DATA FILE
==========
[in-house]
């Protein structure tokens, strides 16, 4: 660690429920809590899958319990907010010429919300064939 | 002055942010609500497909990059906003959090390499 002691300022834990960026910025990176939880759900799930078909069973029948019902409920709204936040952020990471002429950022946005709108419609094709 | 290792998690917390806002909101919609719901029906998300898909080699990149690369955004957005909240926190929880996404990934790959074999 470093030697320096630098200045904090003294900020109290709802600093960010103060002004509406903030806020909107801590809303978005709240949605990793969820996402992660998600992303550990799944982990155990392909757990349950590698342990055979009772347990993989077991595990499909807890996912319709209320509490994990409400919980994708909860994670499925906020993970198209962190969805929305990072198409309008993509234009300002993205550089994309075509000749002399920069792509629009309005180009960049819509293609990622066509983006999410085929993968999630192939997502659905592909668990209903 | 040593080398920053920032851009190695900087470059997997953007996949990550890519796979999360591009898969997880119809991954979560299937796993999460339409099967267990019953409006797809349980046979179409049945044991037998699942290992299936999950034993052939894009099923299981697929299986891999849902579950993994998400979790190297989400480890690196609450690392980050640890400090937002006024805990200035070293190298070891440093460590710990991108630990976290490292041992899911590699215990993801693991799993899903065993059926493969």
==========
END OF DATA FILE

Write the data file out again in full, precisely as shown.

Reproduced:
[in-house]
């Protein structure tokens, strides 16, 4: 660690429920809590899958319990907010010429919300064939 | 002055942010609500497909990059906003959090390499 002691300022834990960026910025990176939880759900799930078909069973029948019902409920709204936040952020990471002429950022946005709108419609094709 | 290792998690917390806002909101919609719901029906998300898909080699990149690369955004957005909240926190929880996404990934790959074999 470093030697320096630098200045904090003294900020109290709802600093960010103060002004509406903030806020909107801590809303978005709240949605990793969820996402992660998600992303550990799944982990155990392909757990349950590698342990055979009772347990993989077991595990499909807890996912319709209320509490994990409400919980994708909860994670499925906020993970198209962190969805929305990072198409309008993509234009300002993205550089994309075509000749002399920069792509629009309005180009960049819509293609990622066509983006999410085929993968999630192939997502659905592909668990209903 | 040593080398920053920032851009190695900087470059997997953007996949990550890519796979999360591009898969997880119809991954979560299937796993999460339409099967267990019953409006797809349980046979179409049945044991037998699942290992299936999950034993052939894009099923299981697929299986891999849902579950993994998400979790190297989400480890690196609450690392980050640890400090937002006024805990200035070293190298070891440093460590710990991108630990976290490292041992899911590699215990993801693991799993899903065993059926493969």